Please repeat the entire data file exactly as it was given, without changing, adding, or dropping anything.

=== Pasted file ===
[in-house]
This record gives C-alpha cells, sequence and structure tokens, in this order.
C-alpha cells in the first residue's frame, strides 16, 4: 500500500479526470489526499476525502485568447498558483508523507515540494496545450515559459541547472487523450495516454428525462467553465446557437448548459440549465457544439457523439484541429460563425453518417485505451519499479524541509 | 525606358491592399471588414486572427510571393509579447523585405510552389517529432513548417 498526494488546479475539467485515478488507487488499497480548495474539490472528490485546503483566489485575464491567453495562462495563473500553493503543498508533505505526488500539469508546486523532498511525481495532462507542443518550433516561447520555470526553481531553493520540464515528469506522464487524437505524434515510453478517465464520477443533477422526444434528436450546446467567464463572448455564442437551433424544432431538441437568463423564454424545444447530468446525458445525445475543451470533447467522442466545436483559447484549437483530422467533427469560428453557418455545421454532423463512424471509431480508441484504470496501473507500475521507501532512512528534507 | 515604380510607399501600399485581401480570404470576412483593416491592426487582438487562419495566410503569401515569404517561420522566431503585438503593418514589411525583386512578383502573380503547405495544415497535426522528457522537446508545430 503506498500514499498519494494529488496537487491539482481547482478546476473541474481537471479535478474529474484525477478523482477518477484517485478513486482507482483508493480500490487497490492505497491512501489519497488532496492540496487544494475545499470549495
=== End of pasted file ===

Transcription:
[in-house]
This record gives C-alpha cells, sequence and structure tokens, in this order.
C-alpha cells in the first residue's frame, strides 16, 4: 500500500479526470489526499476525502485568447498558483508523507515540494496545450515559459541547472487523450495516454428525462467553465446557437448548459440549465457544439457523439484541429460563425453518417485505451519499479524541509 | 525606358491592399471588414486572427510571393509579447523585405510552389517529432513548417 498526494488546479475539467485515478488507487488499497480548495474539490472528490485546503483566489485575464491567453495562462495563473500553493503543498508533505505526488500539469508546486523532498511525481495532462507542443518550433516561447520555470526553481531553493520540464515528469506522464487524437505524434515510453478517465464520477443533477422526444434528436450546446467567464463572448455564442437551433424544432431538441437568463423564454424545444447530468446525458445525445475543451470533447467522442466545436483559447484549437483530422467533427469560428453557418455545421454532423463512424471509431480508441484504470496501473507500475521507501532512512528534507 | 515604380510607399501600399485581401480570404470576412483593416491592426487582438487562419495566410503569401515569404517561420522566431503585438503593418514589411525583386512578383502573380503547405495544415497535426522528457522537446508545430 503506498500514499498519494494529488496537487491539482481547482478546476473541474481537471479535478474529474484525477478523482477518477484517485478513486482507482483508493480500490487497490492505497491512501489519497488532496492540496487544494475545499470549495